The Cape of Good Hope was but a small part of the Dutch East India Company (VOC) territory where chattel slavery was institutionalised during the seventeenth century. In view of the need locally to understand early slavery at the Cape in its broader universal context, this article focuses largely on Dutch slavery in the greater VOC empire during that time. The most important issues discussed here include the empire's need for unfree labour, the overall nature of slavery in VOC territories, and the reasons for the shift of the slave trade from the Far East to particularly Africa.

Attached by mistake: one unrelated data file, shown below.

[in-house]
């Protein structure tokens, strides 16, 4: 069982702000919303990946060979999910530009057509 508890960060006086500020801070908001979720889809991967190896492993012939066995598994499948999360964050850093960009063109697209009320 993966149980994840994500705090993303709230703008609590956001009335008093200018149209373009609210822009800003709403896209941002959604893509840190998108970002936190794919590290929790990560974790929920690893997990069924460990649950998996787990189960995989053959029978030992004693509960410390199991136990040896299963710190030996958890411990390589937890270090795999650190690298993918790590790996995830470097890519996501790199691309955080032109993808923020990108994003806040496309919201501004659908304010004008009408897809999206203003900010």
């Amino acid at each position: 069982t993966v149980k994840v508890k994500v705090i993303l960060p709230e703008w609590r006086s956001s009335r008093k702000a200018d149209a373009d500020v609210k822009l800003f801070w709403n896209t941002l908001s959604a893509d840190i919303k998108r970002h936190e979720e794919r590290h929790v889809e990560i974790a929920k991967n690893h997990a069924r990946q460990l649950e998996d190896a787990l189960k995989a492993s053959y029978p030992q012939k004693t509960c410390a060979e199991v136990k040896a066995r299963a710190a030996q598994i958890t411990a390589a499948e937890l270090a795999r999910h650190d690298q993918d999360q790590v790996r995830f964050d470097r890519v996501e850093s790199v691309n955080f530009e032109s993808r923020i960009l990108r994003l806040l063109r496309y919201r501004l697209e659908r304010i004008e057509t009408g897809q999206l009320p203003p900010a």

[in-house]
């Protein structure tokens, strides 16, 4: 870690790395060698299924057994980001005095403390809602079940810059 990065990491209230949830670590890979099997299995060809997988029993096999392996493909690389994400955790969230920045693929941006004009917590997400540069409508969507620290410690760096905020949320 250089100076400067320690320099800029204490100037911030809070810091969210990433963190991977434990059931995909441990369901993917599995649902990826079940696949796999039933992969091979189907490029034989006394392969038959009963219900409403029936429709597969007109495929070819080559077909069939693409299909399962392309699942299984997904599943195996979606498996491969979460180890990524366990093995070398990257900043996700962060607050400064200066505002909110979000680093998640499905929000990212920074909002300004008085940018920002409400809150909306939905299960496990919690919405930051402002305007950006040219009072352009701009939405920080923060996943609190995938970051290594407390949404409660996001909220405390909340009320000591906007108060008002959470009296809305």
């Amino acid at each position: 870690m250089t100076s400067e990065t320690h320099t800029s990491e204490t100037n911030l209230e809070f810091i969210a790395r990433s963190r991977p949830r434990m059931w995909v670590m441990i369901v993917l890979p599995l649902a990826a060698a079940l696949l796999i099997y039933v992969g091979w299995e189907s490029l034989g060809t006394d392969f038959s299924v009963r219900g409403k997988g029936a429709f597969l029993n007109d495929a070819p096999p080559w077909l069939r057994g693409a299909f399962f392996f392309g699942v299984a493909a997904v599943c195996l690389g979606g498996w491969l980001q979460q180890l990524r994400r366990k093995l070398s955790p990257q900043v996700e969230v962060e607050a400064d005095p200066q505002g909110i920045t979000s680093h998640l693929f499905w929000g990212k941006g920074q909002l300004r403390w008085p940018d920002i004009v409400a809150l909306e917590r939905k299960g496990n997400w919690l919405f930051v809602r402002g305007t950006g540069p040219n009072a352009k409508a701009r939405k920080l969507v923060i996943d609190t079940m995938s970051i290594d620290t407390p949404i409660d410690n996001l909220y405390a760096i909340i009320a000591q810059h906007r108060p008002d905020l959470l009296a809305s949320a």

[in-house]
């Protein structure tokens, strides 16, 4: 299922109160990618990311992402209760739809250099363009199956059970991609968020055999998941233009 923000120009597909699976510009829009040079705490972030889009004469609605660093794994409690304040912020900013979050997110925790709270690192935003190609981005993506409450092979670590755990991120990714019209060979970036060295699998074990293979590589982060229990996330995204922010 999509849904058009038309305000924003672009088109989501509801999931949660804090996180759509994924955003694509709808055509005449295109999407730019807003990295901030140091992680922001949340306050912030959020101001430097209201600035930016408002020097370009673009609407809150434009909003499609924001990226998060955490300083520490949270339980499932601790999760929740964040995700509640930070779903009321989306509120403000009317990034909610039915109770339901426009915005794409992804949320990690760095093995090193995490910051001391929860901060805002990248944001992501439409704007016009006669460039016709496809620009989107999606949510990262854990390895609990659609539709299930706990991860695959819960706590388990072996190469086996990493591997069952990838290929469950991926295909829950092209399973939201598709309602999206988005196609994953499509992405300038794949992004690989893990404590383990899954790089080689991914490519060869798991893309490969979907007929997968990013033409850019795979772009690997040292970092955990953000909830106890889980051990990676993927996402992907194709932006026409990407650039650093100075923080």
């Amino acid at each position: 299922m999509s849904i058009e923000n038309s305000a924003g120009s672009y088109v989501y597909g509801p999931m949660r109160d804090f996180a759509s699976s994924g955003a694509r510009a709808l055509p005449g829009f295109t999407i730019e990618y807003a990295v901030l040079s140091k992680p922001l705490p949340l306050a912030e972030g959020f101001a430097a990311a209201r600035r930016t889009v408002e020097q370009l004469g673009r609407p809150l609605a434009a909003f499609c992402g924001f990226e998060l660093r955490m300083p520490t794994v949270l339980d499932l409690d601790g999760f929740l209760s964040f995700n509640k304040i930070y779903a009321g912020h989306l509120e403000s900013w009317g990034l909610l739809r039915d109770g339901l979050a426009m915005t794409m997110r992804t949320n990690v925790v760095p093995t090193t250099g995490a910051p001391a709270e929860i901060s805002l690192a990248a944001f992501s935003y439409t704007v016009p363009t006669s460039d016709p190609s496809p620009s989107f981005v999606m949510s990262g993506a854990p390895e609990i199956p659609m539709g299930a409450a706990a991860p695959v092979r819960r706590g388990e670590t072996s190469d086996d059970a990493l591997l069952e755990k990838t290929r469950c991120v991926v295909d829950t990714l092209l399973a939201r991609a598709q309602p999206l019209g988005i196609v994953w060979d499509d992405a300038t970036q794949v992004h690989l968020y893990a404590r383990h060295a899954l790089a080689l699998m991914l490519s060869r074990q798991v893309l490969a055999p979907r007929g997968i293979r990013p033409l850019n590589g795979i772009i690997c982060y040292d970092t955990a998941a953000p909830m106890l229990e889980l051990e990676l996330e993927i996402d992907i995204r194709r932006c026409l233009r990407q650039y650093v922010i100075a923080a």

Statistics show that very few black students of history complete their research projects on post graduate level in South Africa. By using the University of the Western Cape as a case study this article attempts to look at the phenomenon of a very low percentage of M.A. and D.Phil, students who successfully complete their degrees. The article does not attempt to make an in depth analysis of the reasons for this phenomenon. In stead, advice is given to students as how to approach historical research. Particular emphasis is placed on the planning and design of research with special reference to a time schedule, choice of a supervisor, and the research proposal. In conclusion, the article points to the dangers for black students should they be overtly ideologically biased in their historical approach.